US and China Headed for a Clash in South China Sea
The growing tensions between the US and China in South China Sea could soon lead to war between the two global powers. One American think tank even went as far as claiming this could happen in the next 18 months if the situation continues to deteriorate.
Red Alert: South China Sea
The US Navy has recently deployed its ships twice in the South China sea to challenge China’s influence in the marginal sea that measures approximately 3,500,000 square kilometres. To flex its muscles and in a bid to exert its influence, China is also deploying its two aircraft carriers Liaoning and Shandong in the sea to conduct military drills.
The war games come at a time when the rift between China and US is widening over the coronavirus pandemic and Beijing’s efforts to tighten its control over Hong Kong by introducing new security laws. Behind the current schism is China’s attempts to build its influence in the South China Sea by controlling the busy sea route and annexing some of the contested Islands .
The fact that US has defense pacts with some of the countries that are currently engaged in disputes with China over the control of the islands makes war even more likely.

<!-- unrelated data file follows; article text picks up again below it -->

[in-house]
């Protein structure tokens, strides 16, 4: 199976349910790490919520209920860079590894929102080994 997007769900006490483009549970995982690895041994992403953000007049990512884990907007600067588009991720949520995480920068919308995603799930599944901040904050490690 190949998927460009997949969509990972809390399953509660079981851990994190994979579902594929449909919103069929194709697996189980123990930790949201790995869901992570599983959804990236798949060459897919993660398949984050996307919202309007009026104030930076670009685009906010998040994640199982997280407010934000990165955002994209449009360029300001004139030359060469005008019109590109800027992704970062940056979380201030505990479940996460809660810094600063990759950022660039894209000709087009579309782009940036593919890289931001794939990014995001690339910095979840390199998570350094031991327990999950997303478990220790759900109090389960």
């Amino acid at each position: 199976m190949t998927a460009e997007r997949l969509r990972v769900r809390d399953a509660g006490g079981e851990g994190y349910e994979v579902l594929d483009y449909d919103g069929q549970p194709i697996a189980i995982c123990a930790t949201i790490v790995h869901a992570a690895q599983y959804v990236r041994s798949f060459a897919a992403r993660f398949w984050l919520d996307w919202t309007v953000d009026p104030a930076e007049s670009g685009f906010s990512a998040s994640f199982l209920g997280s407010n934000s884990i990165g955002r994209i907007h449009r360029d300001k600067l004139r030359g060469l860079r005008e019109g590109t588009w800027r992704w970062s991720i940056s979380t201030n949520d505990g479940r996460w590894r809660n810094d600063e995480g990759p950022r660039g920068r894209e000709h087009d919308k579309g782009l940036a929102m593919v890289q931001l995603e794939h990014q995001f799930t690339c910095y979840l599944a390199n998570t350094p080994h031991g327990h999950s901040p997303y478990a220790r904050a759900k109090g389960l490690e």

Simulated Chinese Invasion
In mid may a Japanese online newspaper revealed that the People Liberation Army of China was planning to conduct a simulated invasion of the Dongsha Islands in August . Although Dongsha Islands are under the control of Taiwan which considers them part of Dongsha Atoll National Park, Beijing claims them as part of its Guangdong province.
On May 13 China’s state controlled Global Times reported that the Chinese Army Chief had announced that Dongsha Islands are strategically located and the Chinese army could annex them if Taiwan secessionists insists on secession. This was in response secessionists who have been calling for Taiwan’s total independence from China, something Beijing has ruled out.
Similar remarks were made by Li Zhansu chairman of the standing committee of the National People’s Congress who said, “There is only one China in the world and both the mainland and Taiwan belong to one China. We sternly warn Taiwan secessionists that Taiwan independence is a dead end. Those who defy the law are bound to receive harsh punishment.”
American Obligation to Defend Taiwan